Sunday, January 27, 2013

Today's links

1--Home Builders Turn to Rental Apartments, CNBC-

Since 2005, according to the U.S. Census Bureau, every new household formed has been a rental household. The sector has been underbuilt since 2004, so there is a lack of product available, which in turn has caused rents to rise steadily in most markets. New construction is increasing, but it is not even close to outpacing demand....

There were just over 200,000 multi-family housing starts in 2012, according to the U.S. Commerce Department, far lower than the annual average of 340,000 over the past decade.
"We are still woefully short of what's going to be coming in terms of demand," says Buck Horne, a housing analyst at Raymond James. "Lennar is going where the demand is going to be. They're going where they know they can make money."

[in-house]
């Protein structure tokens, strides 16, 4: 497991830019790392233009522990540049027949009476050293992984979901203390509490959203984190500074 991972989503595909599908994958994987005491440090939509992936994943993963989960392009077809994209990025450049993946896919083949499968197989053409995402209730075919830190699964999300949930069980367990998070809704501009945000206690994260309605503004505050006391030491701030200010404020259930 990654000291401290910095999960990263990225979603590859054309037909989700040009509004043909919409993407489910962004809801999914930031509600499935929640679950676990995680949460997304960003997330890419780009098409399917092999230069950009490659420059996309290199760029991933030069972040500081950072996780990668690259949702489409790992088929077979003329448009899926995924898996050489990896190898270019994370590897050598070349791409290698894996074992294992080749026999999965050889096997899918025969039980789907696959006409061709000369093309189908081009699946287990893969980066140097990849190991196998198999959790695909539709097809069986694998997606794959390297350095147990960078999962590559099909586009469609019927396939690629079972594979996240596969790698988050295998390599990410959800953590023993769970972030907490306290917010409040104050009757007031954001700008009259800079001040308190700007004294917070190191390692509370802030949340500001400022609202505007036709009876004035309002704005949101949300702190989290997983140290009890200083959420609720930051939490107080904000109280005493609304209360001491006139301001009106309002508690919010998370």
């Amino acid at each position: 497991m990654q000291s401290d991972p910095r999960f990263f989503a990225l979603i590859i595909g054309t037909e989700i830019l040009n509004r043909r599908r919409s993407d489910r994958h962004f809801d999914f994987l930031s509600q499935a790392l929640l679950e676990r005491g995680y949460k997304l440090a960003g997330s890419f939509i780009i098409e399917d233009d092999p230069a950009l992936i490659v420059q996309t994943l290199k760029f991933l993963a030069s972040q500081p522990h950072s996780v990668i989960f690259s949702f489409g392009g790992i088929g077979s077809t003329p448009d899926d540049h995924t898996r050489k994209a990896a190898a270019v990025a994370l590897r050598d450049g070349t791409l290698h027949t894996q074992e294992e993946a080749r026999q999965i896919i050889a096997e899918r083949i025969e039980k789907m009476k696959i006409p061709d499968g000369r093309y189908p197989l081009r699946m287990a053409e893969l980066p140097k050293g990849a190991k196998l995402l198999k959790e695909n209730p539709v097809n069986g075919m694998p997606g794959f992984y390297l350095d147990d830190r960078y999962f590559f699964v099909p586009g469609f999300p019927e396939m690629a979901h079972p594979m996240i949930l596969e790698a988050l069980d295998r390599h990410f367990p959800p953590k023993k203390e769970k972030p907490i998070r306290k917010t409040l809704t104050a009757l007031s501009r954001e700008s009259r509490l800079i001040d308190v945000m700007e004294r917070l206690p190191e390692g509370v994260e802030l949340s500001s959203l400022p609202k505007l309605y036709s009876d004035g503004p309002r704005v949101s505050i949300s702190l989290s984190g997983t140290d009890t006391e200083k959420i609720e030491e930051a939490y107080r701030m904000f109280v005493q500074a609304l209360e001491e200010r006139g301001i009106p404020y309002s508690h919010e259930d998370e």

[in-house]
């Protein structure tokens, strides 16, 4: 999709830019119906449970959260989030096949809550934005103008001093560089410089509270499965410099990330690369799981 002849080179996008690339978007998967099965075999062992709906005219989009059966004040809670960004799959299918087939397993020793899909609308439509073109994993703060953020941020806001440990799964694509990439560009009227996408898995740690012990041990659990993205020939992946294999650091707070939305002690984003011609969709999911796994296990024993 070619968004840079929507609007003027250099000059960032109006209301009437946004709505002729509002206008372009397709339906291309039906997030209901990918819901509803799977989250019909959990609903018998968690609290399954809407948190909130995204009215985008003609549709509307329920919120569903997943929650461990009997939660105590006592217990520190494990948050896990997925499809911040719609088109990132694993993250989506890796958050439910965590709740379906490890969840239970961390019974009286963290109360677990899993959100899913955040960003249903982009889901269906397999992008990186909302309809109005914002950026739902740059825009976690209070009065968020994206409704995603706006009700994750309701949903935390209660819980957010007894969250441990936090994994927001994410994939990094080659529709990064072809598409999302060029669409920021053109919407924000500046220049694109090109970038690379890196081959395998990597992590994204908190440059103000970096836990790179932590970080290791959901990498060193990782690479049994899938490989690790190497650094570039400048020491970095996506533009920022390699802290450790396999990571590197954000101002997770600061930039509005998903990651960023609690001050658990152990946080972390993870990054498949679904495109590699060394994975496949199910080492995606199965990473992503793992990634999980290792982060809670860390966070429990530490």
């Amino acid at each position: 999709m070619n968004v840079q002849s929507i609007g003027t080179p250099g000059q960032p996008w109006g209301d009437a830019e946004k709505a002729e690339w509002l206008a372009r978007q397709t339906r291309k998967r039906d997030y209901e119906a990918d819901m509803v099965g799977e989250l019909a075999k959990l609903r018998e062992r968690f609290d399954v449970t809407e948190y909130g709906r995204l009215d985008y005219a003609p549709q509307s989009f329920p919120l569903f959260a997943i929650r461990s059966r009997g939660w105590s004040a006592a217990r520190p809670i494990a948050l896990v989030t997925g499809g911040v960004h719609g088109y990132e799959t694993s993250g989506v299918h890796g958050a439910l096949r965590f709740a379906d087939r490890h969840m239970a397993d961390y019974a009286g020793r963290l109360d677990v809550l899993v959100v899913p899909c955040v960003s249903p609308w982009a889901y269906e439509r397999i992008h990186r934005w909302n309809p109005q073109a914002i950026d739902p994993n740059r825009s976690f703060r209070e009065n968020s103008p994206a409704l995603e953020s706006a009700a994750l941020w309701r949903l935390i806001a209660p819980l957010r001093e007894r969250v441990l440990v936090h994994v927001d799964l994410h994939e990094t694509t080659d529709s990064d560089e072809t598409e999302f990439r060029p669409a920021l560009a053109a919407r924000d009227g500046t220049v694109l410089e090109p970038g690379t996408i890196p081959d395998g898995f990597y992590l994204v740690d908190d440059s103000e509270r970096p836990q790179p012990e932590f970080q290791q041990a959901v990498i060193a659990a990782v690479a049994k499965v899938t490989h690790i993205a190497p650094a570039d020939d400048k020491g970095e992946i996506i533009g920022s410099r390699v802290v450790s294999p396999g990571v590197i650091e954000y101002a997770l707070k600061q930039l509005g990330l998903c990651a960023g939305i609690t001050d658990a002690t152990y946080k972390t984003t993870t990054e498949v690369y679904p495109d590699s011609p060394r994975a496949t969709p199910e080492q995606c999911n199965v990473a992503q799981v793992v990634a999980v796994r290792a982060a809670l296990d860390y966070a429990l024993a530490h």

2---In California, flipping houses is back with a vengeance, Dr Housing Bubble

 A massive drop in listings, a big jump in sales, and prices are going gangbusters.

3---Federal Reserve transcripts show top US policymakers vastly underestimated crisis, wsws

The blindness of the Fed was rooted in definite material and social interests. The entire financial and political establishment had a vested interest in keeping the housing bubble, based on little more than a Ponzi scheme, going.

Wall Street had driven the frenzy of sub-prime lending, buying up toxic mortgages by the fistful in order to bundle them into securities and CDOs, which they then sold to investors all over the world at an enormous profit. The regulatory agencies, including the Fed, blessed the operation and gutted all government oversight to allow the banks to engage in reckless and quasi-criminal activities. The credit rating firms such as Moody’s and Standard & Poor’s made huge profits by giving the mortgage-backed bonds their highest ratings.